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What have been some of the reactions from fellow Muslims about this club?

Mashallah, there have been a lot of folks who shared stories of how they connected with others or benefited from resources from the club. There are so many amazing Muslims in different fields who are able to meet and share learnings, that we opened up an online directory to better facilitate and share support.

Folks often reach out after our Jummah lectures and Sunday Surahs. Many of us haven’t been able to visit our local masajid all year, but we can come together through Clubhouse to listen and share knowledge. It’s not a replacement for a Friday Khutbah, but it lets us meet people where they are, and include folks who might not otherwise have the opportunity to engage with the Quran and the community.

There’s also been negative feedback though! A couple of months ago we had a man on stage who I then learned is a known abuser. Now I make sure to appropriately research anyone we give a platform – I never want to make that mistake again.

And even today, some were put off by remarks from our Jummah speaker on the history of Black Muslims in America, without representation of Black Muslims on stage to validate or counter them. These are things I want to continue to be better about. The growth of the group is a reflection of the kindness, richness, and creativity of our communities.

Is there a space for Muslims on an app like Clubhouse?

Yes! Absolutely. Whether it’s Muslims & Friends or any of the other amazing circles on Clubhouse – the Village Auntie Club, Fa’na, Being Black and Muslim with Noura A.Sheikh and Khadijah Kuku, Black Muslims Connect Ayaan – among so many others! There are so many amazing spaces and rooms for conversations around our faith and ourselves.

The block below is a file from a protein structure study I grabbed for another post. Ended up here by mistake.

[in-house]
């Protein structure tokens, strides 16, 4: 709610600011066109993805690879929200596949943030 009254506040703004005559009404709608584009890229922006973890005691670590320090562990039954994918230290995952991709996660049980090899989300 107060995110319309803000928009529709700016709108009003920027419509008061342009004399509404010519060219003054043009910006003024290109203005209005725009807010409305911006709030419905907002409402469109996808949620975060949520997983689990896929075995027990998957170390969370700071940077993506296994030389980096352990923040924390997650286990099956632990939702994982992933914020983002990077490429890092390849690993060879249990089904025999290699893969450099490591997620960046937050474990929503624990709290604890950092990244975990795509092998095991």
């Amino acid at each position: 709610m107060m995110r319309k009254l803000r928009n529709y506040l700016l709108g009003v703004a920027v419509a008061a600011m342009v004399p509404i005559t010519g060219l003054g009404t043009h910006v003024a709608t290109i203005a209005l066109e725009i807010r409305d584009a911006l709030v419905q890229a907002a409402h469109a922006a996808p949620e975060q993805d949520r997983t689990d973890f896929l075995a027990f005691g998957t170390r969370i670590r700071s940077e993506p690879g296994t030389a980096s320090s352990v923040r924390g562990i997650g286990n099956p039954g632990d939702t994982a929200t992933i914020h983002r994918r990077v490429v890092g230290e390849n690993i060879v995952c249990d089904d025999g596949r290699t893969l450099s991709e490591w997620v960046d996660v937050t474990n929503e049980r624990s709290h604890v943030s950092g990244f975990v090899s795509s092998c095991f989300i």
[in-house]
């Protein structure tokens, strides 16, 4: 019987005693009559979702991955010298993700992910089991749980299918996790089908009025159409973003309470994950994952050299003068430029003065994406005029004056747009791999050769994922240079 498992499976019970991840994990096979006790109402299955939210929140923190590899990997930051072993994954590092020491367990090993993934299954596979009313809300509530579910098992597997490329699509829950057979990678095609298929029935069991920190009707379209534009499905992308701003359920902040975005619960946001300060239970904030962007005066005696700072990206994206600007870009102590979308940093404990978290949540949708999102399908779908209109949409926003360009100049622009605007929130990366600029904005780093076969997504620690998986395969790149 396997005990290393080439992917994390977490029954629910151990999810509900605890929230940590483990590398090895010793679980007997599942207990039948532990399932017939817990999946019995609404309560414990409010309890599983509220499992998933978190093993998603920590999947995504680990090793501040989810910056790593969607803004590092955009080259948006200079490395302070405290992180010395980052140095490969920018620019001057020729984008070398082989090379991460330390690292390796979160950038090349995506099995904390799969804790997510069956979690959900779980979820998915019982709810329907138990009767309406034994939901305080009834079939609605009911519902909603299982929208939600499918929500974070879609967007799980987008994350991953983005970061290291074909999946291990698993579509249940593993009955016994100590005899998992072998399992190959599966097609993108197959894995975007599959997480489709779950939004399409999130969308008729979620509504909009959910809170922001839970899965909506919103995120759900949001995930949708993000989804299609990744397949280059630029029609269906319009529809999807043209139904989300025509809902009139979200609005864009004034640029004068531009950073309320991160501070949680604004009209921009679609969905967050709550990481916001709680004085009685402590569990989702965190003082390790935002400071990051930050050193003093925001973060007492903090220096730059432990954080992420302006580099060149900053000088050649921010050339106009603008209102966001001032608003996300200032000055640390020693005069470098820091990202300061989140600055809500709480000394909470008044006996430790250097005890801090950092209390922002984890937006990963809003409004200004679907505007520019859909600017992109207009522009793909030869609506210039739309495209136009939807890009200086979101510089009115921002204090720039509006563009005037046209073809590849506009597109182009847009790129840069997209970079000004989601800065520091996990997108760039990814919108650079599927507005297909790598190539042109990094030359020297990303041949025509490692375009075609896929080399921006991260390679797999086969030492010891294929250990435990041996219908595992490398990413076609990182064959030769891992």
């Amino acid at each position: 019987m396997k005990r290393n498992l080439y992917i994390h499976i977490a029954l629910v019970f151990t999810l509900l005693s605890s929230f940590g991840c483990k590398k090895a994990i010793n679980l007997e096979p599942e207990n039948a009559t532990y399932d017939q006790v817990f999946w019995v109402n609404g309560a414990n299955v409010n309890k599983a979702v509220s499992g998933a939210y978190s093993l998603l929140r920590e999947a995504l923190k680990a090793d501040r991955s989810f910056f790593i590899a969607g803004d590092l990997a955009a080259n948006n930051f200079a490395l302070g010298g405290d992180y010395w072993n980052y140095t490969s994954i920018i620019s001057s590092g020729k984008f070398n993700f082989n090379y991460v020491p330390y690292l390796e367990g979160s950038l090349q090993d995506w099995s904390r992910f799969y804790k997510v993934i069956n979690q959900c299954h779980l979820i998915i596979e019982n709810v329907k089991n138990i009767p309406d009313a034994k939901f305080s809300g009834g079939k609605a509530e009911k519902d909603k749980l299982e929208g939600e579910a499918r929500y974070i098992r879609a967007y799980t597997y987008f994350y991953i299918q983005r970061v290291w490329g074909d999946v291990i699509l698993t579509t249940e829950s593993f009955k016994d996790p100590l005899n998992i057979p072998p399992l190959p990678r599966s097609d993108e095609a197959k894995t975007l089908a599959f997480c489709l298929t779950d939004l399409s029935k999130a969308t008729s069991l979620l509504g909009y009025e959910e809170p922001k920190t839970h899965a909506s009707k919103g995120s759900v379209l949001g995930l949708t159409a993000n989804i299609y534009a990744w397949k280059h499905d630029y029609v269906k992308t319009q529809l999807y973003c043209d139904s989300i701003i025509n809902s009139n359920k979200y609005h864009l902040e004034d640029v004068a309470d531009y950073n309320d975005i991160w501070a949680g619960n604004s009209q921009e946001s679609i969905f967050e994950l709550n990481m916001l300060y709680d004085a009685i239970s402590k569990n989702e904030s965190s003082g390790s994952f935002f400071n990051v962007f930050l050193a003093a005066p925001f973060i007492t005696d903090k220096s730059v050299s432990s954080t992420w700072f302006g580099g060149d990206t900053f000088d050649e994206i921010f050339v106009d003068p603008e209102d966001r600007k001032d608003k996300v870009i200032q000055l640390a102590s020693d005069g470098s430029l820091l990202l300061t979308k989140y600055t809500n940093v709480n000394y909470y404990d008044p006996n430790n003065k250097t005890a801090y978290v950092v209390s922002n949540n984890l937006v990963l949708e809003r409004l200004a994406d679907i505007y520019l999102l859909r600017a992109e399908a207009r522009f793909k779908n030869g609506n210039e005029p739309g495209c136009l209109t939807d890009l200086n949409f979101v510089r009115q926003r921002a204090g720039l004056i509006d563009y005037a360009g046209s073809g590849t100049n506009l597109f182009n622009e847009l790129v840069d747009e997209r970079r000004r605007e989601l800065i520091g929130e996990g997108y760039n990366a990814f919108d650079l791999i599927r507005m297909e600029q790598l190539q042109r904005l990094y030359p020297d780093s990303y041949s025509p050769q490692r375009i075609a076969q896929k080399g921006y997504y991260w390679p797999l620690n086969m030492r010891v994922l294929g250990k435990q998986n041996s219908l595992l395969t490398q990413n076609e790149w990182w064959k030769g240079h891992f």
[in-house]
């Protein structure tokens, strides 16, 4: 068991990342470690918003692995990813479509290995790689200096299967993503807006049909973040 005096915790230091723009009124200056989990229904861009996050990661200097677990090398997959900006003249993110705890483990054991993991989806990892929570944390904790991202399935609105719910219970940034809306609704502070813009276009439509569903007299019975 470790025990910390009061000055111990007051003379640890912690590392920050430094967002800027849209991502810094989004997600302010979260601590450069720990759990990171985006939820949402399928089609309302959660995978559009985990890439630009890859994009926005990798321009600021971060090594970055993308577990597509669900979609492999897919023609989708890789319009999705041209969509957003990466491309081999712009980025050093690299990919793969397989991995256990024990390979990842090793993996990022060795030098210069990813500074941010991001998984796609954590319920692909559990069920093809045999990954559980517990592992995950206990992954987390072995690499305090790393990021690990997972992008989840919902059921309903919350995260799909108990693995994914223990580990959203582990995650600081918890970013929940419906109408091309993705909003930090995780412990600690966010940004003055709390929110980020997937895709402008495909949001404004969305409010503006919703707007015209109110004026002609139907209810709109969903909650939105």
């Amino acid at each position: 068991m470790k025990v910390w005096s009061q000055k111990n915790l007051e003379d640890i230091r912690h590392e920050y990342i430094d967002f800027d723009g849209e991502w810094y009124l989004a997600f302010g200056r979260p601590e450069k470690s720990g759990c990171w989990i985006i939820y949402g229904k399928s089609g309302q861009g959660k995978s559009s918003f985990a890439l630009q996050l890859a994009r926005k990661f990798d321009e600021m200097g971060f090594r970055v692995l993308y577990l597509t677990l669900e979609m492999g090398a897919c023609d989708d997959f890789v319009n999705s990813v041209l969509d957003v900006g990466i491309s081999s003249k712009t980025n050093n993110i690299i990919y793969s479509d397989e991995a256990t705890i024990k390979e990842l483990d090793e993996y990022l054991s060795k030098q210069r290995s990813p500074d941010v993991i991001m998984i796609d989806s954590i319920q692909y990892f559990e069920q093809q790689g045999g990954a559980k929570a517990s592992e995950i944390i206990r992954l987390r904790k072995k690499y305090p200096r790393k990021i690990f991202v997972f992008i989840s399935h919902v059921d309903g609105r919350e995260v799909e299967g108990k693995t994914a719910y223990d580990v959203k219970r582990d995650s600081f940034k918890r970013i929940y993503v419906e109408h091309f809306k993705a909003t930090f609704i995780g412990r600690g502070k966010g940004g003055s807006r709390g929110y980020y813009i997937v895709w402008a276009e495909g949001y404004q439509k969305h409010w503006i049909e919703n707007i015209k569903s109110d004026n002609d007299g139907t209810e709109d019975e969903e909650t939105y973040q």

Muslims are also leading in every aspect of so many varied interests and industries – Wahid Islam or Atif Kazmi on fashion trends and marketing, Fareedah Shaheed discussing internet privacy or Amina Aweis creating more accessible rooms, Dr. Maytha Alhassen advocating for abolition or Rami Nashashibi building global coalitions – Muslims are integral to the culture and vibrancy of Clubhouse, just as we are anywhere else.

Finally, what do you personally hope to be the outcome of Muslims & Friends – any future plans for the club or yourself?

Inshallah the group continues to be a source of safety, positivity, and support for Muslims. I like that the club has evolved and continues to evolve to serve our community. Kayem (@thisiskayem) is a big part of this journey and is a wonderful partner in growing this space Mashallah. I’m really grateful to be able to work with him and everyone else to center and celebrate Muslim voices on Clubhouse.

I’m not sure where or how I’ll fit in! The reason we’re having this conversation at all is because I happened to join the app earlier than some and didn’t see any Muslim-centered spaces, so I created one. Now I’m just here to amplify and support Muslims, whatever that looks like. And then I’ll go back to just being the girl that pops up in Philosophy Club every week to talk about God, and argues with techies about capitalism.